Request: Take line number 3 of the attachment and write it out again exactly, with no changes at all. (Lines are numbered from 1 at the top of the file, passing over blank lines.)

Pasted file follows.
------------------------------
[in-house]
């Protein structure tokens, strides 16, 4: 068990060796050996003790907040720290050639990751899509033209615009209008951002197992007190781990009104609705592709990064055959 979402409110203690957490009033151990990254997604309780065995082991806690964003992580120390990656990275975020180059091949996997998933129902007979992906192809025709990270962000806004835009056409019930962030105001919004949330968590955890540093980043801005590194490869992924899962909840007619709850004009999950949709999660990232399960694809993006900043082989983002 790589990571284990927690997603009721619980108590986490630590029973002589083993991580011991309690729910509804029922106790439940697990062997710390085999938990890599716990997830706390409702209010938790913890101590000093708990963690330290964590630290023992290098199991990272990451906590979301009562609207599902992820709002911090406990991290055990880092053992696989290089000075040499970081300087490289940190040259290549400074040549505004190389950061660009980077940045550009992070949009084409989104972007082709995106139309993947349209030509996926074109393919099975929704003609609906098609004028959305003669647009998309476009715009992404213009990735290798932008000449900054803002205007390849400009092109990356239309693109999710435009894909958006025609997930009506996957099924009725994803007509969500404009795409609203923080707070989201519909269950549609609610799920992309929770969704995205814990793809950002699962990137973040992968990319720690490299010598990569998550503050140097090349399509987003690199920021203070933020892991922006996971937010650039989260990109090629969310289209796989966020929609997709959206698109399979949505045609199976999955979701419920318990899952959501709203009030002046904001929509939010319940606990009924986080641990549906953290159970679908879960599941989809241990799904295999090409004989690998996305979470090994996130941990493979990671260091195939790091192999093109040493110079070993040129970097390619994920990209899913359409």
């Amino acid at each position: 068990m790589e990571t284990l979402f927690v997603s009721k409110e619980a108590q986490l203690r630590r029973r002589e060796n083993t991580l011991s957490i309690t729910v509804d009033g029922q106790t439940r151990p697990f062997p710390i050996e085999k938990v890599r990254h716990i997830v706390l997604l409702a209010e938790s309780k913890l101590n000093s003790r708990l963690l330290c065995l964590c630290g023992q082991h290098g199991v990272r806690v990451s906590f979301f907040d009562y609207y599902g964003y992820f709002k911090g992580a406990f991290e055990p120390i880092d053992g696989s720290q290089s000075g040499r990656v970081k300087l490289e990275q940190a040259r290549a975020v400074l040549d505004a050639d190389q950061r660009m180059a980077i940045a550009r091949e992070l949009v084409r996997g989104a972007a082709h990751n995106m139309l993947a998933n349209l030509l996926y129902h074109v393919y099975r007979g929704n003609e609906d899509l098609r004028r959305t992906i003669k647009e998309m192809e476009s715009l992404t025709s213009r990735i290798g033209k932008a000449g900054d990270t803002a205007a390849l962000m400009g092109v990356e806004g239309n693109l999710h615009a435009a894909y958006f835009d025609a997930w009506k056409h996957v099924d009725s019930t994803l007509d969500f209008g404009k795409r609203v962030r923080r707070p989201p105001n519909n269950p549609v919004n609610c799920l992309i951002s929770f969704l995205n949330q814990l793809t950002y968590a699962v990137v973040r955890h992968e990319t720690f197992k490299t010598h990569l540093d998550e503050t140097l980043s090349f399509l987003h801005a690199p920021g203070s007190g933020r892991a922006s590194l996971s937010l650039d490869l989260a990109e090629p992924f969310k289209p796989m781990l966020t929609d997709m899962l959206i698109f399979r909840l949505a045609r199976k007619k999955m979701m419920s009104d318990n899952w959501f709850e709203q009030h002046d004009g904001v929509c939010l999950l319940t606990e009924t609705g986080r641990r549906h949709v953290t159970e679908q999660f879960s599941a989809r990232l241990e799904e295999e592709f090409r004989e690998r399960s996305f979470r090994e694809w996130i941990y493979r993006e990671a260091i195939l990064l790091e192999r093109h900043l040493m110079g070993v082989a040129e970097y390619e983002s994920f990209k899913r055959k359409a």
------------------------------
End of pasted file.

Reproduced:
């Amino acid at each position: 068990m790589e990571t284990l979402f927690v997603s009721k409110e619980a108590q986490l203690r630590r029973r002589e060796n083993t991580l011991s957490i309690t729910v509804d009033g029922q106790t439940r151990p697990f062997p710390i050996e085999k938990v890599r990254h716990i997830v706390l997604l409702a209010e938790s309780k913890l101590n000093s003790r708990l963690l330290c065995l964590c630290g023992q082991h290098g199991v990272r806690v990451s906590f979301f907040d009562y609207y599902g964003y992820f709002k911090g992580a406990f991290e055990p120390i880092d053992g696989s720290q290089s000075g040499r990656v970081k300087l490289e990275q940190a040259r290549a975020v400074l040549d505004a050639d190389q950061r660009m180059a980077i940045a550009r091949e992070l949009v084409r996997g989104a972007a082709h990751n995106m139309l993947a998933n349209l030509l996926y129902h074109v393919y099975r007979g929704n003609e609906d899509l098609r004028r959305t992906i003669k647009e998309m192809e476009s715009l992404t025709s213009r990735i290798g033209k932008a000449g900054d990270t803002a205007a390849l962000m400009g092109v990356e806004g239309n693109l999710h615009a435009a894909y958006f835009d025609a997930w009506k056409h996957v099924d009725s019930t994803l007509d969500f209008g404009k795409r609203v962030r923080r707070p989201p105001n519909n269950p549609v919004n609610c799920l992309i951002s929770f969704l995205n949330q814990l793809t950002y968590a699962v990137v973040r955890h992968e990319t720690f197992k490299t010598h990569l540093d998550e503050t140097l980043s090349f399509l987003h801005a690199p920021g203070s007190g933020r892991a922006s590194l996971s937010l650039d490869l989260a990109e090629p992924f969310k289209p796989m781990l966020t929609d997709m899962l959206i698109f399979r909840l949505a045609r199976k007619k999955m979701m419920s009104d318990n899952w959501f709850e709203q009030h002046d004009g904001v929509c939010l999950l319940t606990e009924t609705g986080r641990r549906h949709v953290t159970e679908q999660f879960s599941a989809r990232l241990e799904e295999e592709f090409r004989e690998r399960s996305f979470r090994e694809w996130i941990y493979r993006e990671a260091i195939l990064l790091e192999r093109h900043l040493m110079g070993v082989a040129e970097y390619e983002s994920f990209k899913r055959k359409a």